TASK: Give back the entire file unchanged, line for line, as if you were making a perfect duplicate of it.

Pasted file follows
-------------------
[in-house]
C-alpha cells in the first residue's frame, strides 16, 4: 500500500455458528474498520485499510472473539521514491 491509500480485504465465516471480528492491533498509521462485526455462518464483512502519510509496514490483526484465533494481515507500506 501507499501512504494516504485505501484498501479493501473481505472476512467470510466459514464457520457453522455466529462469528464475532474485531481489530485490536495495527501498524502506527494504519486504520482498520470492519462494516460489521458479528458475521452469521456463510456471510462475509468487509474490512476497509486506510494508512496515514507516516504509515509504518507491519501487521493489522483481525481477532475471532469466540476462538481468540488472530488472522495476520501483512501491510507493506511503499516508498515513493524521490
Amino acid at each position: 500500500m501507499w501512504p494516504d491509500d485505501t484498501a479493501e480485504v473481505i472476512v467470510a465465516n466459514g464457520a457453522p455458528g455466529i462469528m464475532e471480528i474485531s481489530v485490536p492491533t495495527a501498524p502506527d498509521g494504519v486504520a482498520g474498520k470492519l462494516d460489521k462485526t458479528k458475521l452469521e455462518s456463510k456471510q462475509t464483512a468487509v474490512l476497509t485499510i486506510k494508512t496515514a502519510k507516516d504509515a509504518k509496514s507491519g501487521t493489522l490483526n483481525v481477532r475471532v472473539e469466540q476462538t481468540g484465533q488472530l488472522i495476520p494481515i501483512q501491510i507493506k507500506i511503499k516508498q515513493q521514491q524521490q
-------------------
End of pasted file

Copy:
[in-house]
C-alpha cells in the first residue's frame, strides 16, 4: 500500500455458528474498520485499510472473539521514491 491509500480485504465465516471480528492491533498509521462485526455462518464483512502519510509496514490483526484465533494481515507500506 501507499501512504494516504485505501484498501479493501473481505472476512467470510466459514464457520457453522455466529462469528464475532474485531481489530485490536495495527501498524502506527494504519486504520482498520470492519462494516460489521458479528458475521452469521456463510456471510462475509468487509474490512476497509486506510494508512496515514507516516504509515509504518507491519501487521493489522483481525481477532475471532469466540476462538481468540488472530488472522495476520501483512501491510507493506511503499516508498515513493524521490
Amino acid at each position: 500500500m501507499w501512504p494516504d491509500d485505501t484498501a479493501e480485504v473481505i472476512v467470510a465465516n466459514g464457520a457453522p455458528g455466529i462469528m464475532e471480528i474485531s481489530v485490536p492491533t495495527a501498524p502506527d498509521g494504519v486504520a482498520g474498520k470492519l462494516d460489521k462485526t458479528k458475521l452469521e455462518s456463510k456471510q462475509t464483512a468487509v474490512l476497509t485499510i486506510k494508512t496515514a502519510k507516516d504509515a509504518k509496514s507491519g501487521t493489522l490483526n483481525v481477532r475471532v472473539e469466540q476462538t481468540g484465533q488472530l488472522i495476520p494481515i501483512q501491510i507493506k507500506i511503499k516508498q515513493q521514491q524521490q